Tony McNulty’s expenses scam is nothing new

Mar 24, 2009
Will Self

In fiddling their expenses, MPs are continuing a long tradition. The effect on our democracy of cleaning up would be incalculable

I'd quite like Tony McNulty to resign from the Government and piss off back to Harrow. I treasure a vision of the pock-faced former Brownite hatchet man mooning about the parental home like an overgrown adolescent.

No doubt from time to time one of his old parents would say to him: 'D'you know what you're going to do with your life now, Tony?' And the former minister would just shrug his shoulders and mutter, 'Dunno'.
Because 'dunno' is the McNulty watchword ­ just as it is for all the other loutish politicians who imagine they can't be seen making dubious claims on their additional expenses allowances.

The last time this issue was up for consideration, McNulty voted against it

Of course, our Tone is the most egregious of these kidults to be caught in the searchlight of publicity: not only is the parental home he claimed his 'second home' allowance for a mere nine miles from his own home in Hammersmith, it's also only 11 miles from Westminster itself.

Still, credit where credit's due, ­ Tony dunno nuffin' about that. On the contrary, caught bang to rights, he came out fighting, saying he didn't want to cast aspersions on any of his fellow fiddlers (sorry, I mean 'MPs'), but that he thought there were a number of other cases that needed to be examined. Oh, and while we were at it, the whole basis of the allowance itself needed to be overhauled.

Funny that, because the last time this issue was up for consideration, McNulty voted against it! Can we put this forgetfulness down to some surging hormone in the still-developing McNulty brain, or is it perhaps a sad indicator of the way MPs generally regard all these issues? For, if the individual MP looks like a young shaver caught trying to jemmy a condom machine, then the whole pack of them has an ugly resemblance to a teenage gang.
Here they come! Jacqui Smith with her pierced midriff showing, Alistair Darling sporting his preposterously dyed eyebrows, and McNulty ­ a perfect candidate for the Clearasil challenge if ever I saw one. They can't be accused for a second of having originated this kind of delinquency themselves, they're just following in the footsteps of other, older gang members.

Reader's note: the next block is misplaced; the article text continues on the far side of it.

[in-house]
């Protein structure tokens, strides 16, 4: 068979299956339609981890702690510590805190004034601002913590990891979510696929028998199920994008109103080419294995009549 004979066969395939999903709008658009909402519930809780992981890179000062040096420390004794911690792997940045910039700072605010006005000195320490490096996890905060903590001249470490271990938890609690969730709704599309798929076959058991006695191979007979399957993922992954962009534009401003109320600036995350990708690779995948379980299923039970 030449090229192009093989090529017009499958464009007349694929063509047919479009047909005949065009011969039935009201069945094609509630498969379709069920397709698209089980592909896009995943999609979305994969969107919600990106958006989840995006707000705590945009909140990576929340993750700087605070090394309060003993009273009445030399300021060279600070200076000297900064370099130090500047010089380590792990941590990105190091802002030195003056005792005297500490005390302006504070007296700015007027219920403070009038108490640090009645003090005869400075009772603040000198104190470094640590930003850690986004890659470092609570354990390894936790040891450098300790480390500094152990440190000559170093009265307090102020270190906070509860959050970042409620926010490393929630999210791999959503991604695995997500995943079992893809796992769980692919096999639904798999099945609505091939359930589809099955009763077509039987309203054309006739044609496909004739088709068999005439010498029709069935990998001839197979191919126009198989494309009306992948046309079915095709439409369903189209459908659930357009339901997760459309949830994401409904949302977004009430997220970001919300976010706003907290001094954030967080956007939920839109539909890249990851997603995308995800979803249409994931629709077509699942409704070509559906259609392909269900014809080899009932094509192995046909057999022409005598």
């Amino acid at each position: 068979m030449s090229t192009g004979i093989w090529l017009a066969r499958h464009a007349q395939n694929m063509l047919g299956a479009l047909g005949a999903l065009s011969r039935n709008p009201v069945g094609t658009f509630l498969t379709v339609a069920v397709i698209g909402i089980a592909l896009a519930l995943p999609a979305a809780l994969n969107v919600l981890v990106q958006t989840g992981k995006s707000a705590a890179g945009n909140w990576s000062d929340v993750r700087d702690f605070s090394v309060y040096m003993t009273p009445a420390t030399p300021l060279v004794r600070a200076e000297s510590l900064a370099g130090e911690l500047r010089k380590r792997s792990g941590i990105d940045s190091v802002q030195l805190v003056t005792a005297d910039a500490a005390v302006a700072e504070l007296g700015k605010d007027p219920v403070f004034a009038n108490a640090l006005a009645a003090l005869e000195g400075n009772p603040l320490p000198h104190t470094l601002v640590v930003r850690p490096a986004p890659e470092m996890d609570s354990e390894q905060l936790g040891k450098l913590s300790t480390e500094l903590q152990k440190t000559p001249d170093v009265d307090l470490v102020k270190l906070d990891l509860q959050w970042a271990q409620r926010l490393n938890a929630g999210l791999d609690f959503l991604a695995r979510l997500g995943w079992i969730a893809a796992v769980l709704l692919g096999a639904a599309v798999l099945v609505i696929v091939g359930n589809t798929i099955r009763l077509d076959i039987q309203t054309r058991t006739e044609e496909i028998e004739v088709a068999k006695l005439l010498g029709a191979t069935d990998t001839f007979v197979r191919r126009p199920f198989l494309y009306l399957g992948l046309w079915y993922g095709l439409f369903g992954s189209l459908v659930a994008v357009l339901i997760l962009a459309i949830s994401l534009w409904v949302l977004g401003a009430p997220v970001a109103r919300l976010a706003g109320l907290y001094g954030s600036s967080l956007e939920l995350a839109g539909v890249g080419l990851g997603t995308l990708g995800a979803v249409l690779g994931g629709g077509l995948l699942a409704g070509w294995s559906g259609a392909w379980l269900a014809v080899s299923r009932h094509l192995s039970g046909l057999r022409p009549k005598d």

MPs like to police themselves, ­ just as they like to award themselves pay rises

Because the economy with the truth runs deep in the culture of Westminster when it comes to the folding stuff ­ and, as Elizabeth Filkin discovered when she was Parliamentary Standards Commissioner, don't tell the big kids to stop playing on the swings, unless you want to end up with a rock through your picture window.

MPs like to police themselves when it comes to financial irregularities ­ just as they like to award themselves pay rises, and determine how their parties are to be funded. Even when one of them is caught shamelessly with her fingers in the till there's only a rap on the knuckles and a pathetic insistence that the dosh be paid back.

Some people may say that we've got bigger things ­ and far bigger sums ­ to be worried about, but as I always say to young people who are starting their first job: be honest with your expenses claims and then you won't feel inclined to take huge donations from non-dom multi-millionaires.

The idea that any MP should be allowed to house parents, sisters, or even dogs at the public expense is nauseating, and while clamping down on the abuses of the additional expenses allowance might only save us a couple of million a year, the effect on the maturity of our elected representatives would be incalculable.

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